It ended, not with a match-saving century or a game-winning delivery, but with bad light casting a shadow over the 2013 Ashes. Had that not happened, England could well have claimed their first ever 4-0 win over the Australians; as it was, a 3-0 will more than suffice. However, the two sides are a lot closer than the scoreline would have you believe, as reflected in the following combined XI of the teams' best players.
A belated second-coming to Test cricket, but worth the wait for being the only man capable of providing real stability opening the innings - for either side. He was the only opener for the visitors to make a century, and added a couple of 50s too, leaving him with an average of just over 40 for the series. Not bad for someone who had to wait five-and-a-half years between Test appearances.
Thrown in at the deep end as opener, after spending his Test career prior to the series at no. 6, Root initially looked to be sinking, before learning to swim with a fantastic 180 at Lord's. After that, he treaded water for the rest of the series - one half-century, and an average of 37.67 - but that was certainly better than his opening partner and captain, Alastair Cook, and enough to show he is the future at the top of an England innings.
A source of ridicule for much of the series, mostly for his preference of using his pad, rather than bat, to prevent the ball hitting his stumps. However, he smote his critics, and the England attack, with a mighty 176 batting at number three at The Oval, and somehow managed to end up as the second-highest run scorer in the series. At 32, and with 46 caps, he may finally have found his place in the Australian Test team.
A solid series, although not quite in keeping with his usual spectacular standards, especially against the Aussies. Injury had looked like it could rule him out of the third match; instead, he played and scored a century. Also added three 50s - including the fastest by an Englishman in an Ashes Test - and remains the one batsman truly capable of changing a game in the space of a few overs.
Unquestionably the Man of the Series, Bell was absolutely peerless for much of the series. His three centuries all came in games England won, although somewhat perversely he was never named Man of the Match at any point. His 562 runs - at an average of 62.44 - were well over 100 more than his closest rival (Watson) managed, and a compilation of all the late cut shots he played in the series should be pieced together and shown to every young aspiring batsman and voyeur of cricketing porn alike. Coming after a fairly barren 18 months in the Test arena, he dispelled any doubts about his class and place in the side.
Made perhaps the best century of the series - a stunning 187 at Old Trafford - and was perhaps unlucky to be on the receiving end of the two best balls of the series as well: Jimmy Anderson's at Trent Bridge and Stuart Broad's at the Riverside. Has proved himself to be one of, if not the most quick-thinking, innovative and brave captains in the game. If only he had the players to back it up...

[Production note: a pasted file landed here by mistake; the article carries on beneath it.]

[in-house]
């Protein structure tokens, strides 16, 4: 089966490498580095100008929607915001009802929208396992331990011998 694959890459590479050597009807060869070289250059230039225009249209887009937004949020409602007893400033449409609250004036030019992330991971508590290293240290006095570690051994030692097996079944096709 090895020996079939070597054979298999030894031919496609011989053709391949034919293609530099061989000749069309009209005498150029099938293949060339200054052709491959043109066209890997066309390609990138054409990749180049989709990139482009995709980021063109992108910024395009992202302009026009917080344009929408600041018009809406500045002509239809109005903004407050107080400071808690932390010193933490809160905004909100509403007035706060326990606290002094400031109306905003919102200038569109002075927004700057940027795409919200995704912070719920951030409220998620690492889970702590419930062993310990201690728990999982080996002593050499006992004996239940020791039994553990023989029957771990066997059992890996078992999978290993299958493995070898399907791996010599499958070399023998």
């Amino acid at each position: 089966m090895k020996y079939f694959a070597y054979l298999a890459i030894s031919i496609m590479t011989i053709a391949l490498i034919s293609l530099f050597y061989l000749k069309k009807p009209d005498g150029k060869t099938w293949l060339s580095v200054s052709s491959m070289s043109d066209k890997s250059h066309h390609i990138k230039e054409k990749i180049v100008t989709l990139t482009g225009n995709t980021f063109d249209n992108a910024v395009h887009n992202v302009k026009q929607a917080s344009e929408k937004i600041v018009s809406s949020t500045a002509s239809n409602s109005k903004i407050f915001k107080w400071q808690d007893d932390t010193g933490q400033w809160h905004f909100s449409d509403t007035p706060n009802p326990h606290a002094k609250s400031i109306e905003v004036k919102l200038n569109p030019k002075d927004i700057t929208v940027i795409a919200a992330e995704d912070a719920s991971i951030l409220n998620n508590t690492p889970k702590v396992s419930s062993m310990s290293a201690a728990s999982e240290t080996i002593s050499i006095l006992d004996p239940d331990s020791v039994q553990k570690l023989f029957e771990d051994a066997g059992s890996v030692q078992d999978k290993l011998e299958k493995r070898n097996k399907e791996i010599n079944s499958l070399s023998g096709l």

Neither wicket-keeper had a series to remember with the bat, but Haddin's two half-centuries are certainly better than Matt Prior's none. However, it was with the gloves that Haddin showed his worth, taking a total of 29 catches to set a new Ashes record.
Broad had enjoyed a decent series up until the Fourth Test at Durham, where he produced a spell of fast-bowling to rival any in recent Ashes memory. The figures - 6-50 - don't quite do it justice, as he ripped through the Australian middle-to-lower order - the highlight being the aforementioned 'jaffa' to remove Clarke. Finished with 22 wickets at an average of 27.45, and managed some useful runs with the bat as well.
The leading wicket-taker of the series - 26 at 29.04 - he was arguably the biggest difference between the sides. There wasn't a huge amount between the batsmen or the seam bowlers, but Australia's combined spin efforts - Steven Smith, Nathan Lyon and, of course, Ashton Agar - could only manage 15 wickets between them. Also guilty of bowling the worst ball of the series - a full-toss to Rogers - and even that managed to get him a wicket.
Harris could make this XI simply for the fact that he managed to play in four consecutive Test matches, an achievement in itself for the seam bowler who, until this point, may have been built like a brick s***house, but had all the durability of the cheap, single-ply toilet roll found within. He is, however, brilliant when fit, and showed that here by taking a very impressive 24 wickets at an average of less-than 20, making him the pick of the pacemen on either side.
Faded slightly in the middle of the series, but Anderson is very much acknowledged as the leader of England's bowling unit, and indeed he led from the front straightaway, setting the tone with two five-fers in the opening match at Trent Bridge. Finished, like Broad, with 22 wickets, and once-again showed why he is the best bowler of swing in Test cricket.
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